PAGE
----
Sunday, August 29, 2010

Using cljr for Clojure development

At work I now use the Clojure setup that everyone else uses, emacs+swank-clojure, with our custom repositories. For my own Clojure hacking (my own projects) I have just about settled on using cljr for convenience and agility. For me, the big win is being able to access Clojure libraries, Java libraries, and JAR files containing data sets I use often for NLP work from any directory. I don't need a heavy weight project, like for example, using Leiningen with all dependencies locally loaded. cljr uses Leiningen to manage the packages in the single ~/.cljr repository. When you startup cljr, everything in ~/.cljr is on your JVM classpath: this may seem a little heavy, but it is very convenient.

As an example, this morning I noticed an old Twitter direct message from the author of Nozzle library asking me if I had a chance to try it. Instead of setting up a separate Leiningen project directory, I just did a cljr install com.ashafa/nozzle 0.2.1, went to my catch-all directory where I keep short snippets of Clojure code, and entered Tunde's test program for Nozzle:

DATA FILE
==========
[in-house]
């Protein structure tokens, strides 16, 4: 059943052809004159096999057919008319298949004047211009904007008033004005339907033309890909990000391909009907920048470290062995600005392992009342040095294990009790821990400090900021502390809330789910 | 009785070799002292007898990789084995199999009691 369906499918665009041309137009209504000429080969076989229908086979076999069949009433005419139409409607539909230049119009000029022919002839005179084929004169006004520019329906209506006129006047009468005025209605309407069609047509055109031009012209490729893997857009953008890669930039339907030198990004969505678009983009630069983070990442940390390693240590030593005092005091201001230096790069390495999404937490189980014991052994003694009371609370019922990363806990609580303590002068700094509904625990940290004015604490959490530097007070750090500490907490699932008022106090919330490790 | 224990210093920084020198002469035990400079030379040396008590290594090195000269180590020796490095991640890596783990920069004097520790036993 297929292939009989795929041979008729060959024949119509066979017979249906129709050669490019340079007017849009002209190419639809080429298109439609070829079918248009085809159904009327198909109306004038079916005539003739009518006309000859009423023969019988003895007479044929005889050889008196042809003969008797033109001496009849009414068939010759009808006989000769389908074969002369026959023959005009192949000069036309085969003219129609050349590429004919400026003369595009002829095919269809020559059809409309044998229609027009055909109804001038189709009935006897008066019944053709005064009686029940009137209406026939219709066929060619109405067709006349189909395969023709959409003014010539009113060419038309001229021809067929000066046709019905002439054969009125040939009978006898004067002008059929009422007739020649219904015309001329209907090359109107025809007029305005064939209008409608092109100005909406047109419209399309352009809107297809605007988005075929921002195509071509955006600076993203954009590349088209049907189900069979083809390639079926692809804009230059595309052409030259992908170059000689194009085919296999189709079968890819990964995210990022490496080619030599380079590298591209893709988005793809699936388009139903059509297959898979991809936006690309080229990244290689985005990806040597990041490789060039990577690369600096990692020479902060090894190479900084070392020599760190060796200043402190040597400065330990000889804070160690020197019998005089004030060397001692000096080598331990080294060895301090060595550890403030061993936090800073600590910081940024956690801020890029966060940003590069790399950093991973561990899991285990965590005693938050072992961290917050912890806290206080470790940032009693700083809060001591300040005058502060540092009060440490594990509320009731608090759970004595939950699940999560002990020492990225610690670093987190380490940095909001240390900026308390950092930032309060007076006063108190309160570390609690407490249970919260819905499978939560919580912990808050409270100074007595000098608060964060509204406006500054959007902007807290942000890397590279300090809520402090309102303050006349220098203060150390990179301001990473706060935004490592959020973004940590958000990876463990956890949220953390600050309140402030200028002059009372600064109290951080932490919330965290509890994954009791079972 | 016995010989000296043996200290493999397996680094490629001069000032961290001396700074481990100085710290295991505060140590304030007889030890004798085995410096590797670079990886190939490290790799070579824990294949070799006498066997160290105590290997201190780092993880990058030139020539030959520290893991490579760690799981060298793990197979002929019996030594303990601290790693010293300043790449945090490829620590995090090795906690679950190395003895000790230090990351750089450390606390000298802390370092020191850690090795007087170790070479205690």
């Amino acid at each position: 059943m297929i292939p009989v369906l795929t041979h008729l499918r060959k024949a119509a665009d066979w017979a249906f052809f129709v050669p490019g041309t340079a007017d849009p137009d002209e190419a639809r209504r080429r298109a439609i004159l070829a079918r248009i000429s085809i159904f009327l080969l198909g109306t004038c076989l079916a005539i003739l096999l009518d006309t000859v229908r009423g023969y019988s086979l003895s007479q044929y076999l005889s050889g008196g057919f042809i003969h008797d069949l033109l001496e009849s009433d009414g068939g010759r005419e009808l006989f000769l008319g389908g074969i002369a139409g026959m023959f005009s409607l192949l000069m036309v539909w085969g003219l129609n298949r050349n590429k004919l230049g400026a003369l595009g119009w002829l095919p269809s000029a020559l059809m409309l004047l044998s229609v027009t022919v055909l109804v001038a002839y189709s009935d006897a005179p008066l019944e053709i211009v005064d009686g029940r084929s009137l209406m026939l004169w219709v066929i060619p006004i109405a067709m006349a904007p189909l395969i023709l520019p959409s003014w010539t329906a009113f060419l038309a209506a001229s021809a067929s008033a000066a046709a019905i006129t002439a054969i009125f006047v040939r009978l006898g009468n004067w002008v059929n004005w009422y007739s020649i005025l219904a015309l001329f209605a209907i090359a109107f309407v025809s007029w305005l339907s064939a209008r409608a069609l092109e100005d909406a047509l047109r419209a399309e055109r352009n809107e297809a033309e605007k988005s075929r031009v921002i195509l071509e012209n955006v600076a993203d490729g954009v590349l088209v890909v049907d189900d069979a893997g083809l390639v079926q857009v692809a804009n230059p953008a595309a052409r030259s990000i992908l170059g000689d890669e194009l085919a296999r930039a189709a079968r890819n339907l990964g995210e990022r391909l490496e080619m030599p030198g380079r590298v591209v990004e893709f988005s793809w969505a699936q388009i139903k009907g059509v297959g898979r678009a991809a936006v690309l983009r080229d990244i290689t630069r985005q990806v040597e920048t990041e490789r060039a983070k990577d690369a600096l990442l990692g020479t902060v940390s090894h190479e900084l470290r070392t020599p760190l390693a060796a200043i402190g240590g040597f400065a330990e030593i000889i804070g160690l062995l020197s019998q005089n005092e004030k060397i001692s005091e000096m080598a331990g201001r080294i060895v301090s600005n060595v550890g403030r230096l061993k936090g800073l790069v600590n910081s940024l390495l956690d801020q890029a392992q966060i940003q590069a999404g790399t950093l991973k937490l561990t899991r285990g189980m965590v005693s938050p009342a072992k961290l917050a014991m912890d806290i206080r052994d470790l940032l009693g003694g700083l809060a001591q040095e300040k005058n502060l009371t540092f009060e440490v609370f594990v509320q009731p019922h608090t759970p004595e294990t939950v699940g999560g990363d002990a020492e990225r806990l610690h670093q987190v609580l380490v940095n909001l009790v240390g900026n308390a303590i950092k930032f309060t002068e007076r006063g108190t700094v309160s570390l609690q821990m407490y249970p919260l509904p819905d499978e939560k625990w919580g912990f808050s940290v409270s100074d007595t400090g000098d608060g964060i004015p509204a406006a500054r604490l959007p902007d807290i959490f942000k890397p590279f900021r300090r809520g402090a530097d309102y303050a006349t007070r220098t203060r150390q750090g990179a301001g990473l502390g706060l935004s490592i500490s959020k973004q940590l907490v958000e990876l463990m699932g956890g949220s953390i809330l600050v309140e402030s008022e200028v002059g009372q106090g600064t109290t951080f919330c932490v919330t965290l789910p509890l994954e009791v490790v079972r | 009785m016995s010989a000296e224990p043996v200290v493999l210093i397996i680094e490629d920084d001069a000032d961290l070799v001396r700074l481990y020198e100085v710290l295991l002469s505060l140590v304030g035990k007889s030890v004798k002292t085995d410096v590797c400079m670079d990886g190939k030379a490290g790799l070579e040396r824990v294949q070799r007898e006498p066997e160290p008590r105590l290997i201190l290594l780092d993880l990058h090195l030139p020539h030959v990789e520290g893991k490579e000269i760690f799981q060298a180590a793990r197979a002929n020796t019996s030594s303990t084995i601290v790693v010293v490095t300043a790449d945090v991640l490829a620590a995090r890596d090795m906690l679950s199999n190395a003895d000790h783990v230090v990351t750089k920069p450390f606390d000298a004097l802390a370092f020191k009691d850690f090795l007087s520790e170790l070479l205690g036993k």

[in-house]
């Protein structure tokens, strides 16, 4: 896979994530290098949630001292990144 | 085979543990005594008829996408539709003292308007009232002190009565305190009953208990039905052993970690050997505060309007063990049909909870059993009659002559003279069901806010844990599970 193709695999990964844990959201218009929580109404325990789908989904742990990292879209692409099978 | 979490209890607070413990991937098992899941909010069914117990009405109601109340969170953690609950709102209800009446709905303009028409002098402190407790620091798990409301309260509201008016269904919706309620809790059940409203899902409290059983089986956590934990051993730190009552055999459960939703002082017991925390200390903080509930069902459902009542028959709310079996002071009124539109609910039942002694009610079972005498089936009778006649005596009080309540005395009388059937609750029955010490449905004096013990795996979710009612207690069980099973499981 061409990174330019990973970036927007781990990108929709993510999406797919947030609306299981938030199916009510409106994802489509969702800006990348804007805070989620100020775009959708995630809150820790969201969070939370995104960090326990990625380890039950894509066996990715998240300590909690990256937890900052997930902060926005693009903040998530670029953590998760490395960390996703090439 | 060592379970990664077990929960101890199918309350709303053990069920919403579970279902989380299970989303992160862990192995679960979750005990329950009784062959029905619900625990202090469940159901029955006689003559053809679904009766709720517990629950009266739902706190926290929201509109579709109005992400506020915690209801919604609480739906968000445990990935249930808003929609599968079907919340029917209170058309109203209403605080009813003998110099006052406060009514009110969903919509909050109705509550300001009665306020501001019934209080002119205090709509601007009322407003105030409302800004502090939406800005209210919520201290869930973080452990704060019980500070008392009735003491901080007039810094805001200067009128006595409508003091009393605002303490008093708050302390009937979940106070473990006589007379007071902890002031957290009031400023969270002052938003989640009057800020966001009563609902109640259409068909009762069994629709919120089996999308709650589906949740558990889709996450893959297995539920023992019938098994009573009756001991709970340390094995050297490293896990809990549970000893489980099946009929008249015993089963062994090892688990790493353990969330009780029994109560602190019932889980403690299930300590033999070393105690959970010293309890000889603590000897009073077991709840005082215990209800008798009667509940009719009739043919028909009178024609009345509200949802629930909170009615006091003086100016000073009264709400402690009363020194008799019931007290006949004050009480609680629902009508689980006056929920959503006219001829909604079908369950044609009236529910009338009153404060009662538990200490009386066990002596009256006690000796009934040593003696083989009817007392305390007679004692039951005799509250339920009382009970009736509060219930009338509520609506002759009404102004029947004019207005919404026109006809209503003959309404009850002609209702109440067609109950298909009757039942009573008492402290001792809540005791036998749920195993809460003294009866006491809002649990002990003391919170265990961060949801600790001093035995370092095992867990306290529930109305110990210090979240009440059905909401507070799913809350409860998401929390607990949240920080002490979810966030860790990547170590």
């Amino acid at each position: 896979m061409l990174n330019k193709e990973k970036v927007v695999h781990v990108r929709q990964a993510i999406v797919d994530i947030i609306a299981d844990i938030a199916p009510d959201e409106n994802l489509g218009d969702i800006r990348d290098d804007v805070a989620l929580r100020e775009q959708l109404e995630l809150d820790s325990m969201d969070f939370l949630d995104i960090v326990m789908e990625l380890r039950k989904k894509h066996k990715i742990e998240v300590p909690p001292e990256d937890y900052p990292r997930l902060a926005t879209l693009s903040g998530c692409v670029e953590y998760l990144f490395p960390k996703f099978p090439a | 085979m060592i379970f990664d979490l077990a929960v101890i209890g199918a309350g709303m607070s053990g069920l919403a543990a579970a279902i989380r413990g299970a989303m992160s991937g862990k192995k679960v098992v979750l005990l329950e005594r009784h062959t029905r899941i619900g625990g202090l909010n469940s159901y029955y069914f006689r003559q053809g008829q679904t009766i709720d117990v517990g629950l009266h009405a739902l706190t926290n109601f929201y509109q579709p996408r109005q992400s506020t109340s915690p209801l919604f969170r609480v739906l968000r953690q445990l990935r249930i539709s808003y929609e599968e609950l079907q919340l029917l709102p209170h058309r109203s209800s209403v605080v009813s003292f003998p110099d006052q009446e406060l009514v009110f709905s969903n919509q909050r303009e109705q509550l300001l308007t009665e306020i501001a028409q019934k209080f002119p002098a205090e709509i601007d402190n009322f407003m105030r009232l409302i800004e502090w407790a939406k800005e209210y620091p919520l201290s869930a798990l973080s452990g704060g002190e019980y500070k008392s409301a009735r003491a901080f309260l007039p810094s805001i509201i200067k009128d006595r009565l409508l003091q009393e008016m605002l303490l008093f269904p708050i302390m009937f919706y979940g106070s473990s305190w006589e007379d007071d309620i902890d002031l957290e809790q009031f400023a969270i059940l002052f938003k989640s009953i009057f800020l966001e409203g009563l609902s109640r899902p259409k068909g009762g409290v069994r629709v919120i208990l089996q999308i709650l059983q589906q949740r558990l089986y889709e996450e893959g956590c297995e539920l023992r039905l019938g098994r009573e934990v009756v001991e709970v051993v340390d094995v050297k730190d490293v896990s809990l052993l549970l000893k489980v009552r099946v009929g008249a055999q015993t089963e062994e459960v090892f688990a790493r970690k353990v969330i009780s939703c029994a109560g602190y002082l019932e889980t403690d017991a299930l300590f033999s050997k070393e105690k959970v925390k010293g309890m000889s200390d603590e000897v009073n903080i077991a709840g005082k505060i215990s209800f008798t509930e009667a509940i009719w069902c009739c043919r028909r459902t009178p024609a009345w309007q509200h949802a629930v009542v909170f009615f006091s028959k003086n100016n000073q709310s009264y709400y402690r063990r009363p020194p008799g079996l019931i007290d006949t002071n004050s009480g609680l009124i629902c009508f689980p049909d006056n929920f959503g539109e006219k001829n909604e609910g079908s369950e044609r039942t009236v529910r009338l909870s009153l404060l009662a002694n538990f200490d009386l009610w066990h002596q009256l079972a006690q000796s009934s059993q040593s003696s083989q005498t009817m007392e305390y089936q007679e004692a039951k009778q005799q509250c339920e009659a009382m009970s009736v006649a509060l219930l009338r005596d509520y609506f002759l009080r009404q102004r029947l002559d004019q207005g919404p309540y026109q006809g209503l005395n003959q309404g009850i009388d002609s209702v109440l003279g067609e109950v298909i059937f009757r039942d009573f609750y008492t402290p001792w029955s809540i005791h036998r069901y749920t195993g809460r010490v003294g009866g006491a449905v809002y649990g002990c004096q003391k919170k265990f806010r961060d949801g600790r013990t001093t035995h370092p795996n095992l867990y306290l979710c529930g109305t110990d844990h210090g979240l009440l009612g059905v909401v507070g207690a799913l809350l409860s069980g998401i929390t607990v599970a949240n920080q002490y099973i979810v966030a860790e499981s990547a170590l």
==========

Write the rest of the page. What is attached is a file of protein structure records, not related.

;; assumes: cljr install com.ashafa/nozzle 0.2.1

(use 'com.ashafa.nozzle)

(def username (System/getenv "TWITTER_ACCOUNT"))
(def passwd   (System/getenv "TWITTER_PASSWD"))

(defn my-callback 
   [message] 
   (println message))

(def noz (create-nozzle "filter" username passwd my-callback {:track "twitter"}))
and running it is as simple as:
cljr run nozzle-twitter-test.clj
or, using swank and Emacs:
cljr swank
and in Emacs do M-x slime-connect and in the repl: (load "nozzle-twitter-test")

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